Though gripping, even moving at times, the novel doesn’t do justice to the solemn history from which it is drawn.

Pub Date: Oct. 1, 2019

ISBN: 978-1-250-26570-8

Page Count: 352

Publisher: St. Martin's

Review Posted Online: Oct. 28, 2019

Kirkus Reviews Issue: Nov. 15, 2019

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If nothing else, you have to giggle over how this novel’s namesake, who held vicious white supremacist opinions, must be...

LOVECRAFT COUNTRY

Some very nice, very smart African-Americans are plunged into netherworlds of malevolent sorcery in the waning days of Jim Crow—as if Jim Crow alone wasn’t enough of a curse to begin with.

In the northern U.S. of the mid-1950s, as depicted in this merrily macabre pastiche by Ruff (The Mirage, 2012, etc.), Driving While Black is an even more perilous proposition than it is now. Ask Atticus Turner, an African-American Korean War veteran and science-fiction buff, who is compelled to face an all-too-customary gauntlet of racist highway patrolmen and hostile white roadside hamlets en route from his South Side Chicago home to a remote Massachusetts village in search of his curmudgeonly father, Montrose, who was lured away by a young white “sharp dresser” driving a silver Cadillac with tinted windows. At least Atticus isn’t alone; his uncle George, who puts out annual editions of The Safe Negro Travel Guide, is splitting driving duties in his Packard station wagon “with inlaid birch trim and side paneling.” Also along for the ride is Atticus’ childhood friend Letitia Dandridge, another sci-fi fan, whose family lived in the same neighborhood as the Turners. It turns out this road trip is merely the beginning of a series of bizarre chimerical adventures ensnaring both the Turner and Dandridge clans in ancient rituals, arcane magical texts, alternate universes, and transmogrifying potions, all of which bears some resemblance to the supernatural visions of H.P. Lovecraft and other gothic dream makers of the past. Ruff’s ripping yarns often pile on contrivances and overextend the narratives in the grand manner of pulp storytelling, but the reinvented mythos here seems to have aroused in him a newfound empathy and engagement with his characters.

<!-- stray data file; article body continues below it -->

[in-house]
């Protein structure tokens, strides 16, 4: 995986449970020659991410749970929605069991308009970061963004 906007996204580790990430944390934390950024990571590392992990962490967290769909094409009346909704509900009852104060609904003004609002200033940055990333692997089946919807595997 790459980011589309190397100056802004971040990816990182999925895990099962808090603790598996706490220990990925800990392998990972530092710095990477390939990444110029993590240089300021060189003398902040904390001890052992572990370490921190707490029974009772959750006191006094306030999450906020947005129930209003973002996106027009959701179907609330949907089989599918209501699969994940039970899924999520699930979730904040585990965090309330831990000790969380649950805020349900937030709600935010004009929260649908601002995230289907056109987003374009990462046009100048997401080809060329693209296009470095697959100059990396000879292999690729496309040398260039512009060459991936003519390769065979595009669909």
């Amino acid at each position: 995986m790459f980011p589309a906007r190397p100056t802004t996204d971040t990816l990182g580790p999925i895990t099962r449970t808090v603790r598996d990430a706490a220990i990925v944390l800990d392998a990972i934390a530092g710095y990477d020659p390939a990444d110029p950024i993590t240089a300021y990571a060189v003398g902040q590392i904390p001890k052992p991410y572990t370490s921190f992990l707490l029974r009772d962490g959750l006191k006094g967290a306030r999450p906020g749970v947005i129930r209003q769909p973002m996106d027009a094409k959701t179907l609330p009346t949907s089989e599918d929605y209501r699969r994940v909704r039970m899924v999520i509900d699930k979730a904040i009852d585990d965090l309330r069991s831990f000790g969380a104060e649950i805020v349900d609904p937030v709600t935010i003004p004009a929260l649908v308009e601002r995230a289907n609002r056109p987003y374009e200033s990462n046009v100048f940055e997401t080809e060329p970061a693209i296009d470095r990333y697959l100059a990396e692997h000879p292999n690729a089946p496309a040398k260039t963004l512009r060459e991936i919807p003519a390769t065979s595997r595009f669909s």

If nothing else, you have to giggle over how this novel’s namesake, who held vicious white supremacist opinions, must be doing triple axels in his grave at the way his imagination has been so impudently shaken and stirred.

Pub Date: Feb. 16, 2016

ISBN: 978-0-06-229206-3

Page Count: 432

Publisher: Harper/HarperCollins

Review Posted Online: Nov. 4, 2015

Kirkus Reviews Issue: Nov. 15, 2015